Emily Chung is a  Partner at St. James’s Place Management – Asia. In her 2021 Spotlight Series interview, she discusses what drew her to a career in finance, the role of mentors in her life and much more. 

1. Tell us a little bit about yourself

My journey to Hong Kong has been a very personal one, born from coming of age and the life experience with the passing of my Dad.  I remember as a child, I was raised with very strong principles.  But it wasn’t until the death of my Dad when I began to understand the true meaning of humility and what it means to show compassion and care for someone else other than myself.  Over the last nine years, I’ve been in pursuit of building my own legacy – a legacy to build a hospital to support men, women, children and the elderly by offering them a #safespace, a #safeplace to thrive with their mental health and wellbeing. 

2. What drew you to a career in finance? What has motivated you to stay?

I wanted to become a teacher, but took a year off before obtaining my teaching qualification. During that period, I applied for a position as a customer service officer at a bank in Australia and discovered that I enjoy helping people.  After spending 17 years in banking and after the passing of my Dad, I began to ask questions about the importance of my role in the financial industry and what value I could provide in helping women and their families thrive.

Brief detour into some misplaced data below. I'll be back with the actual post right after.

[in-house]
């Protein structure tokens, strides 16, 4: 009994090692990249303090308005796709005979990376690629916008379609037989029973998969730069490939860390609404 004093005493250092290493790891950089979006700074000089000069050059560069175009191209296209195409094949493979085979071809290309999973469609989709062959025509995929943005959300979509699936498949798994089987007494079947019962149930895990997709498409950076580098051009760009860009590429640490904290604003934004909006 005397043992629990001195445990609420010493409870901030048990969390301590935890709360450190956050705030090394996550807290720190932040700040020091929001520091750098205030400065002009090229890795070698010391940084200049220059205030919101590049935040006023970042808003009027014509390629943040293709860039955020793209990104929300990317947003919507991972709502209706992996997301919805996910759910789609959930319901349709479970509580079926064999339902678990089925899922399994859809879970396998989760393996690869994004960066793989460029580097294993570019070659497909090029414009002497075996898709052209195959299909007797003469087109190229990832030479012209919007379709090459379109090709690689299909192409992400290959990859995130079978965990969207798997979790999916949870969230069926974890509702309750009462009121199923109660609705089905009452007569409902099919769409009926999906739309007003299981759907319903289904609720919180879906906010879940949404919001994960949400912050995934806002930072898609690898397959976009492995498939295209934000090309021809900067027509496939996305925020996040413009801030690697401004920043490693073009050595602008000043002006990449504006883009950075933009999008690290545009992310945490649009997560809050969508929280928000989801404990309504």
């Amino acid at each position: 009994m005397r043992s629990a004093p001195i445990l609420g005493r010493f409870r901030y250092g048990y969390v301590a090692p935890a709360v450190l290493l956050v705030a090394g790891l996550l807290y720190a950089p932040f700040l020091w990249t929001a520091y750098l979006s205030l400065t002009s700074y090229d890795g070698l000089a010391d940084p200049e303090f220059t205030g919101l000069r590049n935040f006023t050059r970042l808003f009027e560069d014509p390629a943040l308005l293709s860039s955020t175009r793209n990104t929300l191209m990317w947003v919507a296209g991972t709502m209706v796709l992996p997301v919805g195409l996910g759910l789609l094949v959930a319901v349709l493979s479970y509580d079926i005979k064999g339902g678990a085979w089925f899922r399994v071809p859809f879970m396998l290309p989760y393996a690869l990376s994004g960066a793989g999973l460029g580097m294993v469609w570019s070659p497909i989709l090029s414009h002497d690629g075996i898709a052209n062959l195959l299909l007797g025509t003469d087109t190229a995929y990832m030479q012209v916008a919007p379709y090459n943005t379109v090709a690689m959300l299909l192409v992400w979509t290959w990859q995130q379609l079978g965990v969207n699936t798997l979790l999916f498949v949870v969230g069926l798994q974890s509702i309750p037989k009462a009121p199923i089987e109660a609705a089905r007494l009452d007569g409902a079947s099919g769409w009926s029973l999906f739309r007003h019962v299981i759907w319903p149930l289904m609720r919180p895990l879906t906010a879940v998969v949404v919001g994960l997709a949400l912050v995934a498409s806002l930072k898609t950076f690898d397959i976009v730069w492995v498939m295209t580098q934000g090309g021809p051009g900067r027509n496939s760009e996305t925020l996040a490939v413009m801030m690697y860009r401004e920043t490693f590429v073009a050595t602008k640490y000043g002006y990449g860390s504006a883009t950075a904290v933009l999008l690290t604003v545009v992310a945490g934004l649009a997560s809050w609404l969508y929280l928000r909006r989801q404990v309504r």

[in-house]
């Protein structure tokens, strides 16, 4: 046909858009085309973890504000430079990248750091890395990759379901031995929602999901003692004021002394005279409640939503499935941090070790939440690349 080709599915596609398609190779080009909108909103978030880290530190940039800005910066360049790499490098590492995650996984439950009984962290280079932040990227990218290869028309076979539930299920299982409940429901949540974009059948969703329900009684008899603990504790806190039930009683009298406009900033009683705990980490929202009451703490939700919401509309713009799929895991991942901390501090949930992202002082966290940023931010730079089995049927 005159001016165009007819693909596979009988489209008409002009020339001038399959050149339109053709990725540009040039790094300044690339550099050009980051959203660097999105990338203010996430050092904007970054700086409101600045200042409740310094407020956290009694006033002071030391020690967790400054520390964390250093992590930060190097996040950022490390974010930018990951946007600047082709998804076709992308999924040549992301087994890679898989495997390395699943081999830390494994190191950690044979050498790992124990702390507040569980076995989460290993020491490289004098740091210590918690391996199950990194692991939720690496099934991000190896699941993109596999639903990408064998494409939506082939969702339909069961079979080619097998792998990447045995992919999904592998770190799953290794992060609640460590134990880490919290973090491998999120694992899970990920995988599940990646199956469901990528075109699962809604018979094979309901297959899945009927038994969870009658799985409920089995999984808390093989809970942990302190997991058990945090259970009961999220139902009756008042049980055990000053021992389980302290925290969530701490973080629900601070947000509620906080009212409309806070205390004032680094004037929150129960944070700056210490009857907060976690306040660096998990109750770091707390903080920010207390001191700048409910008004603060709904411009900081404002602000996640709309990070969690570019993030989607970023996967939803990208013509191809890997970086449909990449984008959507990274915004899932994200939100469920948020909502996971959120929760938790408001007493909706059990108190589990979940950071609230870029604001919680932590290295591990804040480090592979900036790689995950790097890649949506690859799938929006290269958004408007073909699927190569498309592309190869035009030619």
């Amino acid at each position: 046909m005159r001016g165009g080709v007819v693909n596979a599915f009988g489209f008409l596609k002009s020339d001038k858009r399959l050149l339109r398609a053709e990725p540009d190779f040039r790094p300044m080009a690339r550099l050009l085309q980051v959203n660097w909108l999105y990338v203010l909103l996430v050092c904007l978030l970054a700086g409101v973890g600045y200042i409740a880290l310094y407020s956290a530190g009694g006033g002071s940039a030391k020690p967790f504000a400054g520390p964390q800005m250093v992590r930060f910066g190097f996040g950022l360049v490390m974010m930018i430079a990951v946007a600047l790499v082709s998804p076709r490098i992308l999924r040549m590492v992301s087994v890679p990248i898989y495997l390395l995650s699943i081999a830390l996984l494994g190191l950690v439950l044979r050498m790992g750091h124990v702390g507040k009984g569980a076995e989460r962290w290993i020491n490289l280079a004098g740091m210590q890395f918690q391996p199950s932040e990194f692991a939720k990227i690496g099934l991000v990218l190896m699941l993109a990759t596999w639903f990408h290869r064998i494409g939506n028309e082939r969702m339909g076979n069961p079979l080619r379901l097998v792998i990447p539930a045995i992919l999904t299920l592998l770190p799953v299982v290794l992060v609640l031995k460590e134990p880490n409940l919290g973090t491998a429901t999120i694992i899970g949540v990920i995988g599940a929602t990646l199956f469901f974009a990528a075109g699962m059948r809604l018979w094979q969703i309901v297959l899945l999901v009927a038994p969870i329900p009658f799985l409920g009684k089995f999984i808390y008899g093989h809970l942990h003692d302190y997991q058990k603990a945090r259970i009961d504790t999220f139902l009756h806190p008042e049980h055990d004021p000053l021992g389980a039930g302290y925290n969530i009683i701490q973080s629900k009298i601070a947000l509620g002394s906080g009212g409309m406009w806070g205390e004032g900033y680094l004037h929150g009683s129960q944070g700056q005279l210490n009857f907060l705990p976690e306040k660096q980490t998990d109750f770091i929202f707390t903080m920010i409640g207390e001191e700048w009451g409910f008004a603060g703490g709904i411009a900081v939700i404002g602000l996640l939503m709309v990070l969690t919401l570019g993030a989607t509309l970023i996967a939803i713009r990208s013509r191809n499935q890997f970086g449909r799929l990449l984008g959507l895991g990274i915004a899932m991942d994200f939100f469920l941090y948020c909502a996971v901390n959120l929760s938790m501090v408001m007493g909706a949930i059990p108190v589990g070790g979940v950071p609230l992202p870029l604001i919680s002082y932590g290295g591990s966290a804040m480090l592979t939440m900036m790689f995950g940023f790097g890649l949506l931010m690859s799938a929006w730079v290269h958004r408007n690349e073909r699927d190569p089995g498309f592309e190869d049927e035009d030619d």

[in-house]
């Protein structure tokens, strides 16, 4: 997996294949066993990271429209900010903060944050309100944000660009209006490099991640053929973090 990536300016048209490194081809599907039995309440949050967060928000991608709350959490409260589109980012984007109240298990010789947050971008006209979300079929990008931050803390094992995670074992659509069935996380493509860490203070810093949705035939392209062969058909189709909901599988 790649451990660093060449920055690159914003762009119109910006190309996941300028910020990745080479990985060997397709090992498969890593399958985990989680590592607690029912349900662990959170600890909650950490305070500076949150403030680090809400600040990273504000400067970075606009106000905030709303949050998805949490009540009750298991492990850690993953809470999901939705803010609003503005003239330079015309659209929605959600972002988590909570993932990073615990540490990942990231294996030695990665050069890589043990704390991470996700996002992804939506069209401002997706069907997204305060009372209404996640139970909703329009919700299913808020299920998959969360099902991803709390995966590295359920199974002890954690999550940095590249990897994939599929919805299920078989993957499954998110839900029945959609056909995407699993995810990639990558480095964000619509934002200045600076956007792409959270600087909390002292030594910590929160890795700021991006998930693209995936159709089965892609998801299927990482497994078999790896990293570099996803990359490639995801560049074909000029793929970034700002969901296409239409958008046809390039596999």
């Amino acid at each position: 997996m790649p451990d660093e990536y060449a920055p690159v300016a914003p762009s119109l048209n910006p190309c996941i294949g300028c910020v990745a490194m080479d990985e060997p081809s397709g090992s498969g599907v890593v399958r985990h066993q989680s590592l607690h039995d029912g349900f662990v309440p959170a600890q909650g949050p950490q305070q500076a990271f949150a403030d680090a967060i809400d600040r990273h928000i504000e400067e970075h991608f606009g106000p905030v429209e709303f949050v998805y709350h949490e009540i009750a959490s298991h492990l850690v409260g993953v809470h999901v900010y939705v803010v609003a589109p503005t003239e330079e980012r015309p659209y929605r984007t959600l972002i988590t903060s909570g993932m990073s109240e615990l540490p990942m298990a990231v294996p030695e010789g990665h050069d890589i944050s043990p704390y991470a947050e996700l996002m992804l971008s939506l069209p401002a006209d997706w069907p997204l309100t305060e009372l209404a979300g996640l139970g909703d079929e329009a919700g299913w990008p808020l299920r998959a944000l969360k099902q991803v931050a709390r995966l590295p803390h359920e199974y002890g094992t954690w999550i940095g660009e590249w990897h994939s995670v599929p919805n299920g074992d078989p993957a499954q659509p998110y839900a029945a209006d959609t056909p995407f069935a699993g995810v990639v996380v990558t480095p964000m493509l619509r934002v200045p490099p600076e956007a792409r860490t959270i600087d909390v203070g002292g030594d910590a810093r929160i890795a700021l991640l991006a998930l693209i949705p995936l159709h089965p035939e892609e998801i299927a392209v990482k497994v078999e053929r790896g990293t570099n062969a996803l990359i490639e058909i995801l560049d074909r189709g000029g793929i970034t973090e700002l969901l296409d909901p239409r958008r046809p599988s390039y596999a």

Money can liberate us to lead richer lives, but the real wealth comes from the relationships we invest in, the memories we create and the people we help.  My plan is to celebrate women’s achievements, nurture our independence, and celebrate that we are all part of a story. 

3. Mentors play an important role in the developments of many careers. Did you have a mentor? If so, what did you look for in that person?

It may sound cliché but my parents are my greatest mentors.  My choices, the way I interact with my friends and colleagues reflect the relationship I have with my parents.  My mum would read us Confucius fables when we were children, and I love these stories because they taught me to look at life differently.  As an adult, I sought similar qualities in other mentors such as my English teacher, who challenged me to dream of the impossible through my writing.  Finally, I have found solace in my yoga teachers in London, who, like my parents had one simple objective – to help me learn to be the woman I know I am meant to be.   It is a life journey and I’m not even close but I know that when I am allowed to be, I will always be thankful.